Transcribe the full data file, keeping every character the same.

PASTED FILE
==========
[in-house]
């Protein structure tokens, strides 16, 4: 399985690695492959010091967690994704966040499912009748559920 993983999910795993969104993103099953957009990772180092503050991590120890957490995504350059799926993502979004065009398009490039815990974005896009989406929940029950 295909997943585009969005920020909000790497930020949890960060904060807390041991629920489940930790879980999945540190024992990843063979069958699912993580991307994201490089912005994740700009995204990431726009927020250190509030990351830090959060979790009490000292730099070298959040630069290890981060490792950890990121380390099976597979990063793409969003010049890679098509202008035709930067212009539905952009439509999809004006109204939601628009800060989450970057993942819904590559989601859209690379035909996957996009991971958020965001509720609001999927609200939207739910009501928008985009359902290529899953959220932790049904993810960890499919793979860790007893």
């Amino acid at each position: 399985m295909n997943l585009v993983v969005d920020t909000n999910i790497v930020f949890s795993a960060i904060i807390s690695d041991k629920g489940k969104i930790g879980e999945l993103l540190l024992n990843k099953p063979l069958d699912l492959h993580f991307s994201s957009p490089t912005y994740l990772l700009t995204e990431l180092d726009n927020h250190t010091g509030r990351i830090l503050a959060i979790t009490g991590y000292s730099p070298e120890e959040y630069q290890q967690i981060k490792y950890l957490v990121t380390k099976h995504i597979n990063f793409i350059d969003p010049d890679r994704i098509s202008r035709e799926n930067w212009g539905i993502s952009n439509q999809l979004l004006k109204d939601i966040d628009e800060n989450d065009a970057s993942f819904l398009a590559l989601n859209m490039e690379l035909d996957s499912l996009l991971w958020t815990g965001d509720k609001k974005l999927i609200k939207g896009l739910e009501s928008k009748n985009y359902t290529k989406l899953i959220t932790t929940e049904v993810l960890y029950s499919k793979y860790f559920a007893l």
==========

[in-house]
């Protein structure tokens, strides 16, 4: 399985690695492959010091967690994704966040499912009748559920 993983999910795993969104993103099953957009990772180092503050991590120890957490995504350059799926993502979004065009398009490039815990974005896009989406929940029950 295909997943585009969005920020909000790497930020949890960060904060807390041991629920489940930790879980999945540190024992990843063979069958699912993580991307994201490089912005994740700009995204990431726009927020250190509030990351830090959060979790009490000292730099070298959040630069290890981060490792950890990121380390099976597979990063793409969003010049890679098509202008035709930067212009539905952009439509999809004006109204939601628009800060989450970057993942819904590559989601859209690379035909996957996009991971958020965001509720609001999927609200939207739910009501928008985009359902290529899953959220932790049904993810960890499919793979860790007893």
């Amino acid at each position: 399985m295909n997943l585009v993983v969005d920020t909000n999910i790497v930020f949890s795993a960060i904060i807390s690695d041991k629920g489940k969104i930790g879980e999945l993103l540190l024992n990843k099953p063979l069958d699912l492959h993580f991307s994201s957009p490089t912005y994740l990772l700009t995204e990431l180092d726009n927020h250190t010091g509030r990351i830090l503050a959060i979790t009490g991590y000292s730099p070298e120890e959040y630069q290890q967690i981060k490792y950890l957490v990121t380390k099976h995504i597979n990063f793409i350059d969003p010049d890679r994704i098509s202008r035709e799926n930067w212009g539905i993502s952009n439509q999809l979004l004006k109204d939601i966040d628009e800060n989450d065009a970057s993942f819904l398009a590559l989601n859209m490039e690379l035909d996957s499912l996009l991971w958020t815990g965001d509720k609001k974005l999927i609200k939207g896009l739910e009501s928008k009748n985009y359902t290529k989406l899953i959220t932790t929940e049904v993810l960890y029950s499919k793979y860790f559920a007893l």